Grades do matter. But they don’t define who we are and what we are capable of.
It’s common for parents to check how well their child is doing at school by looking at their report cards or test scores. When a student receives a failing or low grade, they are likely to get scolded by a parent for not giving enough effort and for not studying hard. Parents tend to react this way because they believe grades reflect a child’s effort. From homeworks, projects, quizzes to seat works—all of these factors add up as the final grade.
As a result, students do their best to get good grades, because a failing grade usually means a lack of intelligence and a reason for their parents’ disappointment. In short, game over.
But is it, really?
Learning vs Surviving
According to a study by Learning Heroes, parents care so much about their child’s grades because it is their main source of information on how their child is doing at school. Likewise, teachers assess a student’s performance based on grades.
Due to parental and peer pressure, school has become a battleground instead of a learning institution. Students compete with each other to get the “valedictorian” spot, reserved for the student with the highest average grade. Moreover, some students struggle to get a passing grade just to gain a diploma, one’s passport to getting a job.
I remember having failing grades in math, and thinking it was the end of the world. I thought, “grades are just numbers but it seems that they already hold my fate and who I really am.” The worst part was, I labeled myself as “stupid.” All because of a number.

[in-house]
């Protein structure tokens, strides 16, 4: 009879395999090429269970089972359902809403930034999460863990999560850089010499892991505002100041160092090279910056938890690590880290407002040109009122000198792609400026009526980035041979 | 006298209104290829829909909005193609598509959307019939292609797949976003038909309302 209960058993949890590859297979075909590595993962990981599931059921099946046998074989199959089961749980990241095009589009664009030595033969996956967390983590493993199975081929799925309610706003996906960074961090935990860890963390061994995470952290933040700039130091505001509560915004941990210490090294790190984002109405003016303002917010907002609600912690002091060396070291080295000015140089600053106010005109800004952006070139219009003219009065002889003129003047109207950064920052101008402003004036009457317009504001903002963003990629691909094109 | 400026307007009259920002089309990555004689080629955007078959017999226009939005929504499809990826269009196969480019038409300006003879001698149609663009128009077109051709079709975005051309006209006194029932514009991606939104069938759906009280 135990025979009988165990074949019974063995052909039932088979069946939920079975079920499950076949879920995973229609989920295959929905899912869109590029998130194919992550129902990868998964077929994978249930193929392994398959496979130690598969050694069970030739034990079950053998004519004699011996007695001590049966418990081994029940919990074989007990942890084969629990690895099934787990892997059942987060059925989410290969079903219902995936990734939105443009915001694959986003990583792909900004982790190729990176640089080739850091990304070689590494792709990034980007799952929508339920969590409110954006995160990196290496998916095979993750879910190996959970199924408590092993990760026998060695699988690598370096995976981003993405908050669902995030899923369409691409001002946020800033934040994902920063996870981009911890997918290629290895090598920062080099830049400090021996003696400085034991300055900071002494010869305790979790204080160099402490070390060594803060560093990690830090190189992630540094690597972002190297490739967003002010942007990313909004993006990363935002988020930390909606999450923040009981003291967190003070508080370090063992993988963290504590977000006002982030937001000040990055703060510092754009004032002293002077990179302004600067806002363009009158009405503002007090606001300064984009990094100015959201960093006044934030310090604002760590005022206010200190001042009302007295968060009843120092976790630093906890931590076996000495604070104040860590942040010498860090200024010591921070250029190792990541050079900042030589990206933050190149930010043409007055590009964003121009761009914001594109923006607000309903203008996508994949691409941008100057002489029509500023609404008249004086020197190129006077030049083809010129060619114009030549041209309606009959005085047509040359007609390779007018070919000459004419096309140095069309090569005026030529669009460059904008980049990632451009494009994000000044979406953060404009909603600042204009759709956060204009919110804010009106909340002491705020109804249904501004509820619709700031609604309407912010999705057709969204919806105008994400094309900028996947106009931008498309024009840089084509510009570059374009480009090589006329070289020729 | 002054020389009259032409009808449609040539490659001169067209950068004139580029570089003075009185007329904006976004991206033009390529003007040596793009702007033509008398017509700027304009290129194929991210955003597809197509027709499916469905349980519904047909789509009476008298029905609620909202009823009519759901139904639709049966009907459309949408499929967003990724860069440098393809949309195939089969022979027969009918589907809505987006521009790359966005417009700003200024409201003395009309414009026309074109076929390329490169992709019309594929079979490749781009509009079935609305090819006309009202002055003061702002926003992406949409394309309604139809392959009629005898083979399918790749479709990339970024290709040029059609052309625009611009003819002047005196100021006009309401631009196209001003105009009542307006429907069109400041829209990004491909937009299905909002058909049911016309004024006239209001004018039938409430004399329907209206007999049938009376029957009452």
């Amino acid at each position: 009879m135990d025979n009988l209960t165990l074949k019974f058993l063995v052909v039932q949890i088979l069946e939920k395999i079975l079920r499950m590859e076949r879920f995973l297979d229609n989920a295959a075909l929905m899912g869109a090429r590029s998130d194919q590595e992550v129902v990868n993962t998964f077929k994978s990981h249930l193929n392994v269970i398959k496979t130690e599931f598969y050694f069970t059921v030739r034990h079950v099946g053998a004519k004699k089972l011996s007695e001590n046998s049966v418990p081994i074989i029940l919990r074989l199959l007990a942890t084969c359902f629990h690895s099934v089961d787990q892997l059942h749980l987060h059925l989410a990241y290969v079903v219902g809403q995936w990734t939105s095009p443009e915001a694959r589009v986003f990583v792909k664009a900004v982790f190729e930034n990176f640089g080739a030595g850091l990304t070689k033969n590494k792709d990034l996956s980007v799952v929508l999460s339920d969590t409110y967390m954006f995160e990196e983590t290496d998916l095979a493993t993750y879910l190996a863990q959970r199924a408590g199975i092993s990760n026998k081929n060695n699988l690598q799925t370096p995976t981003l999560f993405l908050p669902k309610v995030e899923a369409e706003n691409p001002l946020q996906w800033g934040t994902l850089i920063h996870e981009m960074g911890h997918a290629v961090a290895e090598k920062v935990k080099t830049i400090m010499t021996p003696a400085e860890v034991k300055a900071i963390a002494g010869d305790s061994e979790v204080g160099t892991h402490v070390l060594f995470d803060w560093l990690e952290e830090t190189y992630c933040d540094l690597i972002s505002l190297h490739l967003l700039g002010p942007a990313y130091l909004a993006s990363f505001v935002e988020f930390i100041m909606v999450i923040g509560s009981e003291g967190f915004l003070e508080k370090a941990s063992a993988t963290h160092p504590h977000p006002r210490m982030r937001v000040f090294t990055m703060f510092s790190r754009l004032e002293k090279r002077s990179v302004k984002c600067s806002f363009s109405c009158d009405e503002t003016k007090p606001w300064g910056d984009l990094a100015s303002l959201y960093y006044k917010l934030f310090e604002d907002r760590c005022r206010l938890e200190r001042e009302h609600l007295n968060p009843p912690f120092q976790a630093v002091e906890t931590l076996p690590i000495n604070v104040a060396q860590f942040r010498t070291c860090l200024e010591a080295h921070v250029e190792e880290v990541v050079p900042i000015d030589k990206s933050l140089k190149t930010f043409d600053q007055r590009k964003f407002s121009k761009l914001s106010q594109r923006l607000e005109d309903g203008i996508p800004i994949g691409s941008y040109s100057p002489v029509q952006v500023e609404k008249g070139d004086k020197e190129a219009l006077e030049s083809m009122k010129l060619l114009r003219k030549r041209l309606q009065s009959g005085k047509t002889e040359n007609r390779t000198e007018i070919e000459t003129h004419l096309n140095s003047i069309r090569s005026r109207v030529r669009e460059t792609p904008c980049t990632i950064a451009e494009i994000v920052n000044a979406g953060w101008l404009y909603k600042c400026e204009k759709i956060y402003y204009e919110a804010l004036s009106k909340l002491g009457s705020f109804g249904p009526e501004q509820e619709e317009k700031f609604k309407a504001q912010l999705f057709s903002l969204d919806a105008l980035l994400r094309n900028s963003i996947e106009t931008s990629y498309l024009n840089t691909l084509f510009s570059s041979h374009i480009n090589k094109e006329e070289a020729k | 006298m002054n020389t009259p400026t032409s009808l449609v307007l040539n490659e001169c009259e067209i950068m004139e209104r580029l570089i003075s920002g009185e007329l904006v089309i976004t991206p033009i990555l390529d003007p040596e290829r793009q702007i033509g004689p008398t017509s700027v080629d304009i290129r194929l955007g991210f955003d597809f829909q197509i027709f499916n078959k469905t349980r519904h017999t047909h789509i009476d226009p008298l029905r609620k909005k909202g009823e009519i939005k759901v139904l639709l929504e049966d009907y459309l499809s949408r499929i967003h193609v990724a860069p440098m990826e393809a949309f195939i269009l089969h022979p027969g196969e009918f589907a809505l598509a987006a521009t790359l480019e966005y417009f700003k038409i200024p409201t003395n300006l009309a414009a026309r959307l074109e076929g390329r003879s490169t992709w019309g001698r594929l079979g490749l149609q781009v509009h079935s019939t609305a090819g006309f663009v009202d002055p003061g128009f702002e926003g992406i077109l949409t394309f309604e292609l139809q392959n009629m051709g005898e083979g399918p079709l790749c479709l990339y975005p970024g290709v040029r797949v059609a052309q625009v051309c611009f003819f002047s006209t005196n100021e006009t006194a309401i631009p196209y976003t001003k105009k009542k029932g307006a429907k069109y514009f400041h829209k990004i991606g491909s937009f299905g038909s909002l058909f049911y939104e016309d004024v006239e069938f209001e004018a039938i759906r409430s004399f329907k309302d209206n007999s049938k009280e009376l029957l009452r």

That’s why the term “stuDYING” became popular; instead of truly studying, you end up “Dying” due to the pressure of getting a high grade.
The true measure of intelligence
We’ve grown to believe that grades measure our intelligence. But one thing grades cannot measure is our internal strengths. These abilities include social and emotional intelligence. A student needs these qualities to become a well-rounded individual.
Emotional intelligence will push you to learn, live and grow. And a fixation on grades hinders true learning. It also gives you the illusion that getting good grades guarantees success for the rest of your life, when in reality, it takes more than that. When you finally realize that grades don’t define you, you’ll be more confident to take on challenges, and accept failures and learn from them.
Grades do matter. But so do other things such as character. Don’t let your grades define you because you are definitely more than that.
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